New name, bright future
What's in a name? On July 6, the Savannah Technical Institute officially became Savannah Technical College. Gov. Roy Barnes was on hand to preside over the festivities, which included the unveiling of a new sign at the college's entrance and the conferring of an honorary associate's degree in applied technology on Barnes.
Coy Hodges, the college's interim president, said it was the first degree awarded by the college under its new name. "If you find you need additional training, you can come back," he told the governor, which resulted in laughter and applause from the audience.
The name change is a result of Barnes' A+ Education Reform Act. Schools that award technical associate degrees, such as Savannah Tech, can now call themselves technical colleges.
"This is one of the small changes in House Bill 1187 that will make a big difference in Georgia's schools," Barnes said. "For too long, a stigma has been attached to the term 'technical institute.'"
"This seemingly small detail has stopped too many students from taking advantage of the tremendous opportunity our technical colleges represent," he said. "A degree from one of Georgia's technical colleges is a life opportunity, not a last resort."
The education reform act has changed funding formulas so that technical schools can be funded based on enrollment. It also allows technical college students to use HOPE grants to take an unlimited number of programs.
In the past, students could receive the HOPE scholarship for only two training programs. If additional training was needed, they had to pay for it themselves, forcing many to drop out.
Because of these changes, enrollment at Savannah Tech is expected to grow. More than 2,000 students presently attend the college.
"This year, our enrollment is up 33 percent," Hodges said. "It is the fastest growing technical school in the state."
The new name will give the college and its students greater credibility, said Vanessa Ellerbee, student council president. "This is a very special day for the faculty, staff and students of Savannah Tech," she said.
The college already offered one-on-one teaching, counseling and mentoring, and the new name reflects that quality of education, Ellerbee said. She presented Barnes with a card of thanks that was signed by the Savannah Tech student body, plus a framed replica of the artwork that appears on that card.
Mayor Floyd Adams praised Barnes' education reform act. "Governor Barnes had the vision, now he has the power to make that vision come true," he said. "If we heed his vision for education, the state of Georgia will be better for it."
Over the past year, Savannah Tech has received $18 million in state funding, which has been used to renovate facilities. A 65,000-square-foot occupational building was constructed at the main campus.
A satellite campus was opened in Liberty County. Work has begun on another satellite campus in Effingham County that will open this fall.
"This is an exciting day for all the technical institutes across Georgia, and it comes at a critical time in our state's history," Barnes said. "Georgia is in the throes of an education revolution."
"Parents are tired of the state's mediocre academic performances, like scoring 50th in the nation in SAT scores," Barnes said. "Business leaders are angry that they can't find the well-trained, highly-skilled workers they need."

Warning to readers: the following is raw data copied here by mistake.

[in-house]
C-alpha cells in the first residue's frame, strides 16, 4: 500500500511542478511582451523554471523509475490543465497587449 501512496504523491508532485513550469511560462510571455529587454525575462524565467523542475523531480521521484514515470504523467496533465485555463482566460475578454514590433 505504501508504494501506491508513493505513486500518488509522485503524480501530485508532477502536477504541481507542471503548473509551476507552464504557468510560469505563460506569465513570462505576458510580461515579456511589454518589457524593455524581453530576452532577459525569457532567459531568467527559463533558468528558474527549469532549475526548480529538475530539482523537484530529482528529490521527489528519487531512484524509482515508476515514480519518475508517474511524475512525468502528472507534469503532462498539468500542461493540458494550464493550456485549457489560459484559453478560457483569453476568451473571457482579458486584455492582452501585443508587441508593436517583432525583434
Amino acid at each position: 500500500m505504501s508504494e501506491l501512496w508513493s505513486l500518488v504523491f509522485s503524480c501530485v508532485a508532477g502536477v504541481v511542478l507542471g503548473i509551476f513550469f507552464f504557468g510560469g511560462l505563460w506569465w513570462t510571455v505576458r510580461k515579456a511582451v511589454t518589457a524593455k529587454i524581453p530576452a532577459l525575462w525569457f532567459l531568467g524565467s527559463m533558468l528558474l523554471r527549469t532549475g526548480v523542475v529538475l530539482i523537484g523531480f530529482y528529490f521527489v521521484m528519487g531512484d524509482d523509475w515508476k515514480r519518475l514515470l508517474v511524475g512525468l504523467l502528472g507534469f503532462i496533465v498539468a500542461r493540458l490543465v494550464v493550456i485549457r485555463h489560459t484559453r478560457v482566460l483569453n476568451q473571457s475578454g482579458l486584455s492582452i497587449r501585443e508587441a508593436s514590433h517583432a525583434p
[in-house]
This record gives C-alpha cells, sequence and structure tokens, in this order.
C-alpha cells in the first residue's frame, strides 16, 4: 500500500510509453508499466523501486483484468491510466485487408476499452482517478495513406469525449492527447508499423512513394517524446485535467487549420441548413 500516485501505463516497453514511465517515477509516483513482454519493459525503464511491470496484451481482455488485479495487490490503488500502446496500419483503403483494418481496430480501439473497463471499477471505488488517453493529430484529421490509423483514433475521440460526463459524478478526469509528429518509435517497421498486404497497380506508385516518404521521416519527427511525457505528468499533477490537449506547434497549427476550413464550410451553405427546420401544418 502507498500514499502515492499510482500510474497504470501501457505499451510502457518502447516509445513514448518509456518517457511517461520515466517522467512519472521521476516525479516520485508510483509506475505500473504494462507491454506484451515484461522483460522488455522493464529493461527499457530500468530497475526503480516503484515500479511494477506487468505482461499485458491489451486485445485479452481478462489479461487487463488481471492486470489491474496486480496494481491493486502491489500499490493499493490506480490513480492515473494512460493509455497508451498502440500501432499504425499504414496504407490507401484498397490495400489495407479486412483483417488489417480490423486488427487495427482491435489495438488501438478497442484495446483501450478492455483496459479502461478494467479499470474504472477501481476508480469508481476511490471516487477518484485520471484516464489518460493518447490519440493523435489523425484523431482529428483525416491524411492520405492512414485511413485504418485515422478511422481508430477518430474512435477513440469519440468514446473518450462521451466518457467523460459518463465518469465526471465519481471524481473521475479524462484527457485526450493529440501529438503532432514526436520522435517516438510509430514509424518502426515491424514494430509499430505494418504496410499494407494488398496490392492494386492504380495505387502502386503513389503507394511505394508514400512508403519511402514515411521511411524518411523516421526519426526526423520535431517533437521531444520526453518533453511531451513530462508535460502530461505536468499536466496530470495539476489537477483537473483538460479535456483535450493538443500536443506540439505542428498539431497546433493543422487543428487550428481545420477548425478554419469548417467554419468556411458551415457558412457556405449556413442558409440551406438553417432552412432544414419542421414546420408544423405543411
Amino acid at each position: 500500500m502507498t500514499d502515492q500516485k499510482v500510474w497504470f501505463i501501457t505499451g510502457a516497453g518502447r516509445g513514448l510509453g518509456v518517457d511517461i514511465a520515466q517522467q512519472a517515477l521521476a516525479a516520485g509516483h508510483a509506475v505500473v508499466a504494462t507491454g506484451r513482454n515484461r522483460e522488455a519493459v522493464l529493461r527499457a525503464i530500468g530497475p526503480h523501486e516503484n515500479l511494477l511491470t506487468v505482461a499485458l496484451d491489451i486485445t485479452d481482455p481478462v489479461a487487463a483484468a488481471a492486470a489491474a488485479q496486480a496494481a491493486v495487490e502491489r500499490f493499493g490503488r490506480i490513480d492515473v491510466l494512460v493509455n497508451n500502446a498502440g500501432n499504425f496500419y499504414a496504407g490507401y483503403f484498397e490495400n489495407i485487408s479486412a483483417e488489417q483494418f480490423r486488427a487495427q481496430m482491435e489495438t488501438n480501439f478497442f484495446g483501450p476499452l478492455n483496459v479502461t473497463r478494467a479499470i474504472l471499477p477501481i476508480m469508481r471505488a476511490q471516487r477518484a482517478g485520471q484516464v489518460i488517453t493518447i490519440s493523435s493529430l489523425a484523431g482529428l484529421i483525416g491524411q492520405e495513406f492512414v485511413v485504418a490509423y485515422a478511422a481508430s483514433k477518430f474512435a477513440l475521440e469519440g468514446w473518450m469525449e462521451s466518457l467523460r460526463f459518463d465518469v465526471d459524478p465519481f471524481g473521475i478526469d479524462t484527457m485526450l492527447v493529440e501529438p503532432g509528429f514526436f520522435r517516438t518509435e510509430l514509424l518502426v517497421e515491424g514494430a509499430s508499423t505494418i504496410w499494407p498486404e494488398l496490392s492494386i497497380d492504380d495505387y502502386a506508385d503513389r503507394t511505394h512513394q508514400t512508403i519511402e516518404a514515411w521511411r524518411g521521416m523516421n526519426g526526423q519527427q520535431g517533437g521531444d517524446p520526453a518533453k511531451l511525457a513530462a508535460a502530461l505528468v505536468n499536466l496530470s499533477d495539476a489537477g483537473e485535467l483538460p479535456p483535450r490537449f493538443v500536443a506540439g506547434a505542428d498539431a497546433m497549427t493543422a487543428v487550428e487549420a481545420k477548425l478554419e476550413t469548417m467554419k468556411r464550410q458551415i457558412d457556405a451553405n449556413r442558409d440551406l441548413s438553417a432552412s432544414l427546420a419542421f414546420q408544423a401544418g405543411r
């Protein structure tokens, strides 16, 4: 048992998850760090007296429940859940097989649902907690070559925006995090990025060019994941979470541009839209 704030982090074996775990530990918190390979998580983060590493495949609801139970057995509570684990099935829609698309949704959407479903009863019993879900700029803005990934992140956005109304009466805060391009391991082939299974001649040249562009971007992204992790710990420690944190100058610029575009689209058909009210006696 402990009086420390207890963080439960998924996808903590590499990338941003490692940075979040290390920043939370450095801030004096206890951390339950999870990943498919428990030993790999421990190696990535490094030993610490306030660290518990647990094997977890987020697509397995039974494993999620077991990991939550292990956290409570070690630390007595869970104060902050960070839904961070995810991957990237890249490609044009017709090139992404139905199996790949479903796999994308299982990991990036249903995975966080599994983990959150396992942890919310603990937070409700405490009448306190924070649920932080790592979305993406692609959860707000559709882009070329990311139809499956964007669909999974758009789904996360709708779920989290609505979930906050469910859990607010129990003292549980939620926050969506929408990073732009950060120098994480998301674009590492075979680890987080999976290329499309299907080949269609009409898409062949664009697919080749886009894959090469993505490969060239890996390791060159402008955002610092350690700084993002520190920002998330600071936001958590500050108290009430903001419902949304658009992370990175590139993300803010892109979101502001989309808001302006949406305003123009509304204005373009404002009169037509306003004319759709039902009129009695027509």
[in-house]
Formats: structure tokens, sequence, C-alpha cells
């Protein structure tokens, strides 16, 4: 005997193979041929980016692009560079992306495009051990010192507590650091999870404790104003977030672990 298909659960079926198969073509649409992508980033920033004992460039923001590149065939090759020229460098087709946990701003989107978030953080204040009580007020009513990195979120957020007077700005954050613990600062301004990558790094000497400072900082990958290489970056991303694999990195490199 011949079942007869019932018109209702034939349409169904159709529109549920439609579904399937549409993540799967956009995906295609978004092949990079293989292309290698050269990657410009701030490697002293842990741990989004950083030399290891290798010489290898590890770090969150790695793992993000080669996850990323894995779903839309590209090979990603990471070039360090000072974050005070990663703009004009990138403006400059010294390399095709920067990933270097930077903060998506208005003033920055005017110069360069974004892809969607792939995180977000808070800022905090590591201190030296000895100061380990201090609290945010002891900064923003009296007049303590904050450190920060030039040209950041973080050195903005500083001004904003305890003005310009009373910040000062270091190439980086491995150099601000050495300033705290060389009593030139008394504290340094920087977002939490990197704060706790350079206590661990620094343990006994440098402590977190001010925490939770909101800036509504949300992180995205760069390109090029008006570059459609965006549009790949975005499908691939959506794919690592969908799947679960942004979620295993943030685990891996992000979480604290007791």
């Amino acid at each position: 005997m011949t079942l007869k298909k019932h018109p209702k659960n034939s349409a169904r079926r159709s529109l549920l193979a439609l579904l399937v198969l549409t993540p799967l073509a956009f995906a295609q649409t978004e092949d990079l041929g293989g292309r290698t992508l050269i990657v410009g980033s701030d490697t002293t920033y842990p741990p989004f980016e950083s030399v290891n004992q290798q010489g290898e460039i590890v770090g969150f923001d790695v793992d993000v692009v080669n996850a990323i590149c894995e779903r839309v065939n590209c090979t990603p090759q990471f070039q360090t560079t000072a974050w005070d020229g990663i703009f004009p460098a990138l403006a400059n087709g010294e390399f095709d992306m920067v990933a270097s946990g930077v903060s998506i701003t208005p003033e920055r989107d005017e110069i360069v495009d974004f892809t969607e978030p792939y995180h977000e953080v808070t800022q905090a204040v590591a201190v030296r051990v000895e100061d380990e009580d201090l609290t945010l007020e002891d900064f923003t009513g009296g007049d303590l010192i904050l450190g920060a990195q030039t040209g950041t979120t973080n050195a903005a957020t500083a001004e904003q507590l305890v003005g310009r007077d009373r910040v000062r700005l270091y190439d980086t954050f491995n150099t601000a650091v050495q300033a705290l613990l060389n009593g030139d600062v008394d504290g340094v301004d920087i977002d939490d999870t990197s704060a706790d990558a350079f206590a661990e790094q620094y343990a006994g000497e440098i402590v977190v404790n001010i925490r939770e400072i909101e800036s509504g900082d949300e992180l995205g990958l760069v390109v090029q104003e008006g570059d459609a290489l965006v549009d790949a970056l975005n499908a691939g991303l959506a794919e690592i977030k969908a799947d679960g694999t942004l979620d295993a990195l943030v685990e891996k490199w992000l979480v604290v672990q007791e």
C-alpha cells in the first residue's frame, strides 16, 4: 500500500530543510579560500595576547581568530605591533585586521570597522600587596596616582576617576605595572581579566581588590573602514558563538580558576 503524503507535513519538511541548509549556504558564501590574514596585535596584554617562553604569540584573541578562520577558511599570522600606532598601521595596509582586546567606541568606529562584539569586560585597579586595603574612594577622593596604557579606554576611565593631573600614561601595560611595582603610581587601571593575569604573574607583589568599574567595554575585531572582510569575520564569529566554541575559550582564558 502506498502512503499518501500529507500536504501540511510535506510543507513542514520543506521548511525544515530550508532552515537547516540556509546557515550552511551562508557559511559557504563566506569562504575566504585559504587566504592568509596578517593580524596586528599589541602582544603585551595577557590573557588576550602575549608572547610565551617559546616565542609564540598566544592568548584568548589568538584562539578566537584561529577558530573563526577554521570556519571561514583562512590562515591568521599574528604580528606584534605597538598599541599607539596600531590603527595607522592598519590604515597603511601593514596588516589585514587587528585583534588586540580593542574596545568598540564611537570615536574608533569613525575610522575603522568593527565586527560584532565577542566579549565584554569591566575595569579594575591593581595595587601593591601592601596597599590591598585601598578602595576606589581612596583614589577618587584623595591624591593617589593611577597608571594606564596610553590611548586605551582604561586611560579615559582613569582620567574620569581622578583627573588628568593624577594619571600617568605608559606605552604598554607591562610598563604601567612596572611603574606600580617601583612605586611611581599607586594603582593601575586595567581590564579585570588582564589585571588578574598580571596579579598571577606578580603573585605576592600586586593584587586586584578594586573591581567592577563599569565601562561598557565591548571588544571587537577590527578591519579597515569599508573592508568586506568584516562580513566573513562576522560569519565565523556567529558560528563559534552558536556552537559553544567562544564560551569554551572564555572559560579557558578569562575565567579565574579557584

"Students are frustrated that they aren't properly prepared to find jobs, even after 12 years in school," he said. "The problem is the world has changed, but our education system hasn't."
A recent study revealed that in 1968, 65 percent of jobs in Georgia required no formal skills or training, Barnes said. "Today the exact opposite is true," he said. "Sixty-five percent of jobs in Georgia require special skills or technical training. And here's the interesting part - just as in 1968 - just 20 percent of jobs require a college degree."
Most jobs today fall into a category of their own, Barnes said. "They require special skills, but not a four-year degree," he said. "They require technical expertise, but not a liberal arts education.
"That's why Georgia's technical institutes are playing a critical role in improving our education system," Barnes said. "They are training students for those 65 percent of jobs."
Schools such as Savannah Tech provide training for workers in fields where employment is booming, Barnes said. "That's why enrollment at Georgia's technical institutes has exploded 110 percent in the last 10 years," he said.
"And we must do more to promote our technical institutes, because schools like this one are educating the workers Georgia needs to prosper in the 21st century," Barnes said. "Georgia must make clear its commitment to the quality and prestige of its technical institutes."
"Far too many people think of "technical institute" as shop class, Barnes said. "We must make sure people understand that 'technical college' means computer lab."
"Today, we're sending a clear message to every child in Georgia," Barnes said. "Our technical colleges give you the chance to be part of our high tech future."
Barnes cited his own alma mater. "The University of Georgia may prepare students for the sales and marketing office, but technical colleges like this one are preparing students for the research and development lab," he said.
"Ask the CEO of Nortel Networks or BellSouth or Lucent or Earthlink which is more important - they wouldn't be able to tell you," Barnes said. "Today's technical students are smart and savvy, the kind of workers today's companies need for survival."
"These schools deserve a name equal to the critical role they play in training and educating Georgia's workforce," Barnes said.
Linda Sickler can be reached at 525-5500 or by e-mail at email@example.com